Q House Breaks Ground

Markeshia Ricks PhotoThe dream of new Dixwell Community “Q” House rising again moved closer to realization with a groundbreaking ceremony Saturday morning.

With the sun shining overhead and cold air nipping at their noses, 300 people gathered at the site of old Q House to celebrate the journey that had led them to that moment.

Dixwell Alder Jeanette Morrison said she usually isn’t an emotional person, but looking out at the crowd as the band and cheerleaders of her alma mater Hillhouse High marched by, she grew little misty-eyed.

“I’m emotional,” said Morrison, who helped the lead the years-long effort to obtain state money to demolish the empty old Q House and build a new one.

The old Q House closed its doors in 2003. A group of concerned citizens pushed city and state officials to prioritize the rebuilding of the center that had been the heartbeat of the neighborhood since the 1920s.

Not everybody who helped push for a new Q House got to see it through to the groundbreaking. Morrison Saturday made sure to acknowledge people like Frances C. Russell, a member of the Concerned Citizens for the Dixwell Q House who passed away in May.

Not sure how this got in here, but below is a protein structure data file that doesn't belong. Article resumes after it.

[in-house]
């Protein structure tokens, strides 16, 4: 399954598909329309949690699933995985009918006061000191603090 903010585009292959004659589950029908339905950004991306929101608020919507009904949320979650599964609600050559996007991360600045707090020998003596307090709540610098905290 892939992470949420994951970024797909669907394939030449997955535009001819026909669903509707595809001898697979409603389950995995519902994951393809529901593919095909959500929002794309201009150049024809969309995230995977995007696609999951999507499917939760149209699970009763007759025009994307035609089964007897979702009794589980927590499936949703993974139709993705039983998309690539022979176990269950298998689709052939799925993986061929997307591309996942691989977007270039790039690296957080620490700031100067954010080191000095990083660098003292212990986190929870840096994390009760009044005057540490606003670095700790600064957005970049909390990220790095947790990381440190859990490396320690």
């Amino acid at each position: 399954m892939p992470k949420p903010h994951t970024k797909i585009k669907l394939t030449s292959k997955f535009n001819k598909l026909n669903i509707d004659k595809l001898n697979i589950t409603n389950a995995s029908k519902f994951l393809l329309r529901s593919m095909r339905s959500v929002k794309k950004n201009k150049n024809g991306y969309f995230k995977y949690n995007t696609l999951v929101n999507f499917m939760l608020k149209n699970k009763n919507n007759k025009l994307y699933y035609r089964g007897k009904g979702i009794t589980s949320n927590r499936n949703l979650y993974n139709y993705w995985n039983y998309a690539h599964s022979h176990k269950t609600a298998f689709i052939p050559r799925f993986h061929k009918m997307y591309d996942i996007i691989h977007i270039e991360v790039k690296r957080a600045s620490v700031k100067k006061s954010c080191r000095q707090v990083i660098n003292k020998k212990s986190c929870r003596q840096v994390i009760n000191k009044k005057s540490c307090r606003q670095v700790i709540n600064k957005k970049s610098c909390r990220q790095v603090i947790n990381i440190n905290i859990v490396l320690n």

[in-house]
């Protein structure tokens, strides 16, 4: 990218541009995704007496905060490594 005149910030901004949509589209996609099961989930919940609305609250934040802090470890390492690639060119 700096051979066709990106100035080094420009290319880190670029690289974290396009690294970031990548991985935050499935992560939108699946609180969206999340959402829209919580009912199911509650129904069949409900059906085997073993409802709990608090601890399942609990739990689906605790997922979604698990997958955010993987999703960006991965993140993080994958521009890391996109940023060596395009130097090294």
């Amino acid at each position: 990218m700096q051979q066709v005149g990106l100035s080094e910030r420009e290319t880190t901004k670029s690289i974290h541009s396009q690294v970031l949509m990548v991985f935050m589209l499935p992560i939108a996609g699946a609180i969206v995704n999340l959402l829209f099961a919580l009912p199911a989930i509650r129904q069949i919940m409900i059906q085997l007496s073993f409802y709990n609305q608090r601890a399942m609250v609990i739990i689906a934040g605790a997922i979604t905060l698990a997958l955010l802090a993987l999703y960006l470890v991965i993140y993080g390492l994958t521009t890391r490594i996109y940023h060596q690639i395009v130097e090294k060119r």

“She was the calm,” Morrison said. “Even in her sickness she never missed a meeting.” The passing of architect Regina Winters also was recognized. Winters designed the new Q House. The firm of her mentor, Ken Boroson, will carry the project forward.

A special presentation was made to Jan Parker by former Board of Alders President Jorge Perez and the Black and Hispanic Caucus.

Construction is scheduled to being in spring 2018, city Engineer Giovanni Zinn said. It is expected to take 12 to 18 months.

“The sun went down on the old Q House,” Mayor Toni Harp said. “Today we celebrate that the sun will soon rise on the new Q House.”

Alder Morrison made an appeal to people to support an endowment that has been established for the new Q House that she said will ensure that it will never be closed again. Supporters can “Buy a Brick, Build A Legacy,” through the Community Foundation for Greater New Haven. Bricks start at $100. (To receive updates click here to register with the Black and Hispanic Caucus.) Morrison said the goal is to raise $3 million to seed the endowment.

Elsie Chapman, president of the New Haven Free Public Library Foundation, made a pitch for people to also support the Stetson Library, which will be an anchor tenant in the new Q House along with Cornell Scott Hill Health Center. The library is looking to raise $2 million to outfit the new library with furniture and new technology and is more than halfway to its goal. She reminded attendees Saturday that any gift from $50 to $10,000 would be matched by the Seedlings Foundation. (Click here to give to the Stetson Library campaign.)


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posted by: Samuel T. Ross-Lee on November 5, 2017  9:02pm

The “links” to the donation sites are NOT working.

[Ed. Thank you! Fixed now.]